Conflict in business is unavoidable. The Business Dictionary defines conflict as friction or opposition resulting from actual or perceived differences or incompatibilities. If you are honest with yourself, you will be able to confess that at some point in your career, you experienced or were involved in conflict, either with a colleague or a superior. The way you respond or react to conflict reflects heavily on your character and can taint your future in business – and not just in your current company, but even in future companies. (Consider who will be giving your references, or who your next superior will be!)
Since it has been established that you will be involved in conflict somewhere along your career path, either through opposing positions, competitive tensions, power struggles, ego, pride, jealousy, performance discrepancies, compensation issues, or someone just having a bad day, you need to know how to respond appropriately.
Here are ways you can deal with conflict effectively, without making a scene or without embarrassing yourself or the other person.
- Talk with the other person.
Talking face to face is a much more effective means of dealing with the issue than over email or text, where tone of voice can be misinterpreted. It also allows you to use your facial expressions and body language to convey your meaning purposefully.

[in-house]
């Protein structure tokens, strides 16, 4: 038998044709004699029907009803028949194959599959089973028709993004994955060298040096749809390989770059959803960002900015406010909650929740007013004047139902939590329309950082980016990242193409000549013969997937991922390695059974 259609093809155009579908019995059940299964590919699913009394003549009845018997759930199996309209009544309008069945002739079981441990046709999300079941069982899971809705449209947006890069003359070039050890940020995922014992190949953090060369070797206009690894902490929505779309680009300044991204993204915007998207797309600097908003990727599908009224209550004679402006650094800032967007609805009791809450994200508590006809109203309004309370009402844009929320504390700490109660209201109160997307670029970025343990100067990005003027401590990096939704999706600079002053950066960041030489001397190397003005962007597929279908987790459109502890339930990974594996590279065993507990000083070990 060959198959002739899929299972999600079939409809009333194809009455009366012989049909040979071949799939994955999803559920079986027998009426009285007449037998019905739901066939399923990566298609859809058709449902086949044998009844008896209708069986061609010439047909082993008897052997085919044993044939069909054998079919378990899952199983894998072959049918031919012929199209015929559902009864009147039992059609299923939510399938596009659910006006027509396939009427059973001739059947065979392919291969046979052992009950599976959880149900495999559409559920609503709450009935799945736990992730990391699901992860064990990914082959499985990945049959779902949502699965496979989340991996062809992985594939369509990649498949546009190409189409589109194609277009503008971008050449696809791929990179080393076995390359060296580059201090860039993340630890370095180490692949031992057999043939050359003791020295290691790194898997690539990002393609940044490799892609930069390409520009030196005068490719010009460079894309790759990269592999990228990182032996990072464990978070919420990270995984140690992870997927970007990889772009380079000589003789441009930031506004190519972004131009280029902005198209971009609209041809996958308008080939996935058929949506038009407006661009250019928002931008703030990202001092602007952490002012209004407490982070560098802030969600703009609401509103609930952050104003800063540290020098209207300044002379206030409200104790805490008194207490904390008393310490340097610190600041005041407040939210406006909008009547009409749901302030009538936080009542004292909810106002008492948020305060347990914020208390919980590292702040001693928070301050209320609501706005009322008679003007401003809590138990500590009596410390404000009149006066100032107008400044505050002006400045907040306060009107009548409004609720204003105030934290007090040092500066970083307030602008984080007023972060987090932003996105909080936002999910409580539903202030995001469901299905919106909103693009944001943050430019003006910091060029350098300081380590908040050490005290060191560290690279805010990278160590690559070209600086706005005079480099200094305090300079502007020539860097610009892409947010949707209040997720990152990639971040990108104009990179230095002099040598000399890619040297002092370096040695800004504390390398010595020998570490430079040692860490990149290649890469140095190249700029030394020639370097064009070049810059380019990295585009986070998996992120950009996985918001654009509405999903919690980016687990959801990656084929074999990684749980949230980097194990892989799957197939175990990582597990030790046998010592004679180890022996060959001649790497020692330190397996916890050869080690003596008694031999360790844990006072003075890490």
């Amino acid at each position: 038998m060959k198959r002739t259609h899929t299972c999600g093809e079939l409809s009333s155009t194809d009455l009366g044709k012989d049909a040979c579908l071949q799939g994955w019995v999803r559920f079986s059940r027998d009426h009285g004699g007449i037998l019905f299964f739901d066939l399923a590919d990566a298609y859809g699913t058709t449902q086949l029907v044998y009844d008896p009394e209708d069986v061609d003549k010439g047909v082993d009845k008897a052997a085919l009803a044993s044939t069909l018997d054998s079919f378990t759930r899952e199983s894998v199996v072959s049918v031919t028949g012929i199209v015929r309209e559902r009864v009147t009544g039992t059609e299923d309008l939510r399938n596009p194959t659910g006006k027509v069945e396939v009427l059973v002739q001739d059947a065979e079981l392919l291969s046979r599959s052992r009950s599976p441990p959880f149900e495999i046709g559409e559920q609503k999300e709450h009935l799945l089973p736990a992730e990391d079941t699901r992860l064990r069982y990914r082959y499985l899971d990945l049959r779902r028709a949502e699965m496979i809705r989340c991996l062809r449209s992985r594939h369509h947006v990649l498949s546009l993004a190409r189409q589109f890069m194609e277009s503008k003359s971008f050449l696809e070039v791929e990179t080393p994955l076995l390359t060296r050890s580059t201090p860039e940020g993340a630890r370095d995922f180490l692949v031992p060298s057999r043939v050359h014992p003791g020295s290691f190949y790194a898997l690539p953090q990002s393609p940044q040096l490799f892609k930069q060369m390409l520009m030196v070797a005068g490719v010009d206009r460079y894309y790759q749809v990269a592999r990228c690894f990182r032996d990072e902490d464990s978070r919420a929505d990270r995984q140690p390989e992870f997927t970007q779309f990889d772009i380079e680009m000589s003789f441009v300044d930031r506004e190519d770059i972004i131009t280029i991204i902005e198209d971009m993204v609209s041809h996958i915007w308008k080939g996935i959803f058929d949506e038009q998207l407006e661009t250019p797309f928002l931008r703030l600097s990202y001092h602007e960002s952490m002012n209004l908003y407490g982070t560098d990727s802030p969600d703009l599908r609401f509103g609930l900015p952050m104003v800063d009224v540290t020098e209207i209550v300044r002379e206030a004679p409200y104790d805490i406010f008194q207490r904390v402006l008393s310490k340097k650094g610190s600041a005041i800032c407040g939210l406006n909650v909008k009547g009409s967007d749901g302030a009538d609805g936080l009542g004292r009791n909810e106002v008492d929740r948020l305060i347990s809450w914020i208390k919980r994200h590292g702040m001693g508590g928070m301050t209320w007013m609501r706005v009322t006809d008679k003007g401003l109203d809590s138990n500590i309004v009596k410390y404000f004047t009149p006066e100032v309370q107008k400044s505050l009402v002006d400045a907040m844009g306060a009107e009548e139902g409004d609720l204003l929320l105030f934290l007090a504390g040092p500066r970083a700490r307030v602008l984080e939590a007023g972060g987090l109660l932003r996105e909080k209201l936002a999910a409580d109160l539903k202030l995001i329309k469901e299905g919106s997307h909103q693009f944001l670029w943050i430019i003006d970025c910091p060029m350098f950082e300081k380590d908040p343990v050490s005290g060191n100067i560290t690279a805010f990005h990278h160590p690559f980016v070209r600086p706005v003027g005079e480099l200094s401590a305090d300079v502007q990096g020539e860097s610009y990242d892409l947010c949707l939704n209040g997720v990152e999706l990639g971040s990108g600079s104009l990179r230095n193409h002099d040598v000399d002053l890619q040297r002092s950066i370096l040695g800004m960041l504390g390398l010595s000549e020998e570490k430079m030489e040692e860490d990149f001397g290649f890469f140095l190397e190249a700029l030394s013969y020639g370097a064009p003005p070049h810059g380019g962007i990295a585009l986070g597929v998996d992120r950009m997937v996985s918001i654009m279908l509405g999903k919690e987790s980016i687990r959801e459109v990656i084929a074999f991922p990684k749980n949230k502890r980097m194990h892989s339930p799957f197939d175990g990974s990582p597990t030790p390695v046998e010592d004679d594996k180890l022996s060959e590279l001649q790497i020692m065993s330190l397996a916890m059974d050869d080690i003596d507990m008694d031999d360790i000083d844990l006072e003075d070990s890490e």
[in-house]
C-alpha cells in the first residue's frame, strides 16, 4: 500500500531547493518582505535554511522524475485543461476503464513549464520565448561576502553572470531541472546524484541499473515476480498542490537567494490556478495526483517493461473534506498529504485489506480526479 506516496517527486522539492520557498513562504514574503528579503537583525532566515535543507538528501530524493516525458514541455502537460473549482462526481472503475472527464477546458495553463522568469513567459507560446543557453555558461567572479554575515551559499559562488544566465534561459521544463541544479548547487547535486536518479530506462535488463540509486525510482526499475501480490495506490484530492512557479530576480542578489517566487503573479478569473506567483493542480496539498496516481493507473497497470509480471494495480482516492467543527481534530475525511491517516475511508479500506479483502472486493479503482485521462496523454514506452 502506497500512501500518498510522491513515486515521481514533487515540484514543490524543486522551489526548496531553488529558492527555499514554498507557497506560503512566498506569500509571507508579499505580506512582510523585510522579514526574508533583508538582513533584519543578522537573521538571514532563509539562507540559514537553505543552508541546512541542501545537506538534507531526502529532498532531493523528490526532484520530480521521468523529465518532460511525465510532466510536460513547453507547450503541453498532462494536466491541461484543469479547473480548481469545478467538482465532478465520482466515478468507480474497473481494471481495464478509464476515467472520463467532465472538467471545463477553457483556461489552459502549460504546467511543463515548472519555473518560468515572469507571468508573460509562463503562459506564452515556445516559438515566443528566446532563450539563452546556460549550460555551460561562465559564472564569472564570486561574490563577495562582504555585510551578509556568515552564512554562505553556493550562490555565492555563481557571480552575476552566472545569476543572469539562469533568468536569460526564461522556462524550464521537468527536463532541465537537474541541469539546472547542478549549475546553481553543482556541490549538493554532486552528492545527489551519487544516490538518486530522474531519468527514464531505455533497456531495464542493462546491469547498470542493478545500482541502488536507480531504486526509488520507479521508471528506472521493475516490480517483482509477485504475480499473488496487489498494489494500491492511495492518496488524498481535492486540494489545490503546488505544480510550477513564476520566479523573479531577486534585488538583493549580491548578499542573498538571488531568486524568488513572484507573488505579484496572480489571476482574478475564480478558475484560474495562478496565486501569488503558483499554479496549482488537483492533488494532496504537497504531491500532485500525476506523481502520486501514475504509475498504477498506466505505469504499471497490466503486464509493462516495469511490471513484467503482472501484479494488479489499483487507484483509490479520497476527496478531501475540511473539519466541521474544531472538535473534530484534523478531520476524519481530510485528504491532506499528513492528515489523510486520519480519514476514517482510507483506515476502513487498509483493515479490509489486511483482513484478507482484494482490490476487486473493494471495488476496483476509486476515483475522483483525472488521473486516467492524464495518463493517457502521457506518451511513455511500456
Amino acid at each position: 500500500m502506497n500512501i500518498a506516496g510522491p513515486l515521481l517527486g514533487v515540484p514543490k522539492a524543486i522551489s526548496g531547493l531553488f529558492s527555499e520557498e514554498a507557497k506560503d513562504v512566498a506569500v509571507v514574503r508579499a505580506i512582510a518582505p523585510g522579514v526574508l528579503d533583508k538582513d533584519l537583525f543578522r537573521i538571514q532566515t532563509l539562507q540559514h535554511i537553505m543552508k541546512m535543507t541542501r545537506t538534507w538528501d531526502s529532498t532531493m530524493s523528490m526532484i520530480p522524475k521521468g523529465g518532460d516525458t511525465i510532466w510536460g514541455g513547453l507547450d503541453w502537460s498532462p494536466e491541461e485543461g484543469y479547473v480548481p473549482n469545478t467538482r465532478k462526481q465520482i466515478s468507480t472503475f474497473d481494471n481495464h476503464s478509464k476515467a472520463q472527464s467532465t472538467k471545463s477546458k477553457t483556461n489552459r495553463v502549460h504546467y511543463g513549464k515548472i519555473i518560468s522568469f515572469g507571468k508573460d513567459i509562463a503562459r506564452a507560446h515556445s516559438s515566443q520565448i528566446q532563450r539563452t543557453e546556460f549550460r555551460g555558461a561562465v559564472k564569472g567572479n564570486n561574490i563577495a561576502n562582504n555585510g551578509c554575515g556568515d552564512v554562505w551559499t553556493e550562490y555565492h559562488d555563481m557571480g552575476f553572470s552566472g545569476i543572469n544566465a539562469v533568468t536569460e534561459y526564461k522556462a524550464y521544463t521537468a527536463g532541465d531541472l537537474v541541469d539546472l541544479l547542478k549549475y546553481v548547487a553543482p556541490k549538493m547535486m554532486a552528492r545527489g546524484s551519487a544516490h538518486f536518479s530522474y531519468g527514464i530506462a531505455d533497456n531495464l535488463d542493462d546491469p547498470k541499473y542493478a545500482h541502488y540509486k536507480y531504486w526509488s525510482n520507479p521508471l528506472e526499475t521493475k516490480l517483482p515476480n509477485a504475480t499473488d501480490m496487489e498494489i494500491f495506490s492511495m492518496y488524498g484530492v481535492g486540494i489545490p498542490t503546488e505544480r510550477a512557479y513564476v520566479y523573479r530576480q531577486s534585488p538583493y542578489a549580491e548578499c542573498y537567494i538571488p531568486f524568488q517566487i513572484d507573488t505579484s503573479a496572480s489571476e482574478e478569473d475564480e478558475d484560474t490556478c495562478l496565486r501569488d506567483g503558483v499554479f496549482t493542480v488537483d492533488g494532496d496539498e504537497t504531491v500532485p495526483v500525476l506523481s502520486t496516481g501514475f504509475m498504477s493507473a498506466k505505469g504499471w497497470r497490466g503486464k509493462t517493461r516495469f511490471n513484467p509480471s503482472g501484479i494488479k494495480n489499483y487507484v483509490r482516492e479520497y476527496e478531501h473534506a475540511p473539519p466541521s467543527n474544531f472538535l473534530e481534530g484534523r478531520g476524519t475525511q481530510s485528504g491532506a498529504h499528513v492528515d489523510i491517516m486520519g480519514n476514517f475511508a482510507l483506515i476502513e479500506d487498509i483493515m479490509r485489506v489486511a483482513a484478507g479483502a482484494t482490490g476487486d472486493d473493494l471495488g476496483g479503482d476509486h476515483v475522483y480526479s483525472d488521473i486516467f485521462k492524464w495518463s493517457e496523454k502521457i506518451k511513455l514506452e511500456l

- Focus on behaviour and events, not on personalities.
The last thing you should do when trying to resolve a conflict is to make it personal. This is unnecessary and will immediately place the other person on the defensive, and will shut down any line of effective communication.When you are sitting face to face with the person, approach the situation with: “When this happens …” rather than: “When you do …” And, describe a specific instance or event rather than generalising.
- Listen carefully.
We all know the value of listening. But listening is a difficult skill to tap into when emotions are running high. Rein these emotions in, and:
- listen to what the other person is saying instead of getting ready to react.
- avoid interrupting the other person.once they have finished speaking, calmly rephrase what was said to make sure you understand it.
- ask questions to clarify your understanding.
- Identify points of agreement and disagreement.
In your discussions, summarise the areas of agreement and disagreement. Talk these through until both of you agree on the areas of conflict. Then discuss the areas of conflict that are most important to each of you to resolve.
Knowing how to deal with conflict in business, is so important. You never know which professional relationships will stand you in good stead in the future, or whether the person you dealt so badly with will become your next boss. The act of resolving the conflict will take time, and there is definitely no overnight solution. Resolution can normally be found with conflicts where there is a sincere desire to do so. Turning the other cheek, compromise, forgiveness, compassion, empathy, finding common ground, being an active listener, service above self, and numerous other approaches will always allow one to be successful in building rapport if the underlying desire is strong enough.